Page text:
colSpan: 2
},
{
name:'Speaker',
field:"Speaker",
sortAsc:true,
sortDesc:true,
formatter: withLineBreaks,
colSpan: 2
}
]
]
};
var myStructure = [ myViewDesign ];

Let’s take a look at this code. First we create an object called myViewDesign and in that object we have a property of cells which is an array containing two arrays. Each array represents it’s own row. The first array contains five column objects and the last array two column objects.

Let’s look at the first column object: Session ID. As you can see we have a few properties to this object. The first two are required. The name property is what we want it to say in the column header. The field property is the Programmatic Name of that column specified in the view column with Domino Designer. Width is the default width of the column when first displayed. sortAsc and sortDesc set to true is if we have selected that the column can be sorted ascending, descending or both.

If you look at the Session Abstract column object, you’ll see that we have a width of auto and that we added a property of rowSpan: 2. This column is going to span over 2 rows but also extend to the width of the grid.

The last two column objects are in their own array. As you can see both have a colSpan property with a value of 2. Just as you can do in a HTML table these two columns will span over two columns each, leaving only the Session Abstract column by itself. It however spans over two rows as mentioned earlier. The last thing we do is to create an array, myStructure (named so as to match the structure attribute on the div HTML tag representing the grid), and set it to our object myViewDesign. You can see the result to the right.

In this posting I have only scratched the surface of what you can do with Grids. If you download the demo databases you will see many more examples including how to open documents by clicking cells or rows. You also see examples of how to use several Grids in conjunction with each other, i.e. click on a user document in the first Grid and display his/hers sessions in the second.

If you read up on Dojo Grids on the Dojo Toolkit website you’ll see that there are many more things we can do with Grids. One is to update document data inline right there in the Grid. This doesn’t work in the domino.view.grid class yet but I’m working on it. We also need an Agent for that to work. This Grid class does not work with categorized views as of yet, but I’m working on that as well. Check back here on my blog for updates.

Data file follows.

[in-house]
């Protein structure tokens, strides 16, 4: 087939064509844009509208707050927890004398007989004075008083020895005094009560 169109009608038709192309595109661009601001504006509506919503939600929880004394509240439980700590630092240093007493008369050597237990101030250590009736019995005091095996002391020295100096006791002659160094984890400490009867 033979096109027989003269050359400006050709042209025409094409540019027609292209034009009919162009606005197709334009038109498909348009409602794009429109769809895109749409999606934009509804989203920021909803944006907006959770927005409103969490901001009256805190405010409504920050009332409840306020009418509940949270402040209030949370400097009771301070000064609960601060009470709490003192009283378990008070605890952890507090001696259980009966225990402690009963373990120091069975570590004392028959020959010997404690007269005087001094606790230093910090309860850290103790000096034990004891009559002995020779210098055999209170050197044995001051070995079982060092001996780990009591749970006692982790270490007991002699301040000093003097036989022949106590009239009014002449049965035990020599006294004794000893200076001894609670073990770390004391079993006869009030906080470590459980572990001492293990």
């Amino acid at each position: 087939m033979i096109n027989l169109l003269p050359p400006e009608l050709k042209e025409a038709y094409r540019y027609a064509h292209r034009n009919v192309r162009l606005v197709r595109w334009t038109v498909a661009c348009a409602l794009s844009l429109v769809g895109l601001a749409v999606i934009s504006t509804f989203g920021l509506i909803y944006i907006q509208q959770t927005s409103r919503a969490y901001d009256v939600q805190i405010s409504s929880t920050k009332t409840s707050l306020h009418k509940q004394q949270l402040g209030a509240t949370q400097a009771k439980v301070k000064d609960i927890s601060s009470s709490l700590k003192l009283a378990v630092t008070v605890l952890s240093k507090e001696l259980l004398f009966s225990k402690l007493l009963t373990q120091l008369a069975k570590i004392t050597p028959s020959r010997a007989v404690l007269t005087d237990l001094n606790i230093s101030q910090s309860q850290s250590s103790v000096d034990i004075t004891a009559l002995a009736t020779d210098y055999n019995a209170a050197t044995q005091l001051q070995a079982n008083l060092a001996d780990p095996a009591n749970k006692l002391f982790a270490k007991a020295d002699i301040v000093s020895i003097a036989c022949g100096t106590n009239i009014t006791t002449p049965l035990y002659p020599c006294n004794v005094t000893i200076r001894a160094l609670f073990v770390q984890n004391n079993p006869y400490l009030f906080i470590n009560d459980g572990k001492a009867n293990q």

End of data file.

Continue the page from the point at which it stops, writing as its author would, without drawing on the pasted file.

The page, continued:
I hope you enjoyed this demo/tutorial and as always if you have any comments or questions please post them here.

Jan 292008
 

Today we explore two extended form widgets I used in my Lotusphere session BP212: The Great Code Giveaway: “Beyond Cool”. The first article in this series can be found here. You can download the instructions, code and databases here.

domino.form.ComboBox & domino.form.FilteringSelect

These widgets are extended from dijit.form.ComboBox and dijit.form.FilteringSelect to accommodate for the URL syntax that a Domino view requires when doing a view search. They are modern and Ajax based. You can open both by clicking the down arrow but you can also type in the field to narrow down the choices. The important part of these widgets is in the _startSearch function.

if(key != ""){
var sLetters = "abcdefghijklmnopqrstuvwxyz**";
var lastChar = key.substring(key.length-1,key.length);
var sUntilKey = "";
if(isNaN(lastChar)){
var iCharNum = sLetters.indexOf(lastChar);
sUntilKey = key.substring(0,key.length-1) + sLetters.substring(iCharNum+1,iCharNum+2);
}else{
sUntilKey = key.substring(0,key.length-1) + (parseInt(lastChar)+1);
}
query["StartKey"] = key;
query["UntilKey"] = sUntilKey;
}else{
query["StartKey"] = null;
query["UntilKey"] = null;
}

What we do here is creating the URL syntax for a Domino view search that requires the &StartKey= and &UntilKey= arguments to find the document(s) the user is searching for.

From Domino Designer 8 Help:

StartKey=string
Where string is a key to a document in sorted view. The view displays at that document. In cases where there is no match for the StartKey, the next document is returned. So, for example, if the StartKey is “A” and there are no documents that begin with “A”, StartKey returns the first document that begins with “B.”

UntilKey=string
UntilKey is only valid when used with StartKey. It allows you to display the range of view entries beginning with the document specified by StartKey until the document specified by UntilKey. For example, &StartKey=A&UntilKey=B would give you all the entries that start with A. Use the &Count keyword to further limit the number of entries returned within any given range.

How to add to them to your form

Both these widgets are very easy to add to your forms. Both require the domino.data.ViewStore discussed in the previous article so you start by adding that.

<div dojoType="domino.data.ViewStore" jsId="DominoStore" url="../sessions.nsf/sessionlookup"></div>

Here we add a div tag with dojoType of domino.data.ViewStore, we give it a jsId of DominoStore and the url is pointing to a database and view. In this case a database called sessions.nsf parallel to the current database and a view named sessionlookup.

We add a Notes field to our form and make it type Dialog list. In the HTML Attributes of the field we add the following:

"dojoType="domino.form.ComboBox" store="DominoStore" searchAttr="IDTitle" pageSize="10" autoComplete="false""

The store attribute is the same as the jsId attribute of our domino.data.ViewStore above. The pageSize attribute is the number of documents we get/show at a time and the autoComplete attribute is for making the top search value auto complete the field. Try if for yourself by setting it to true.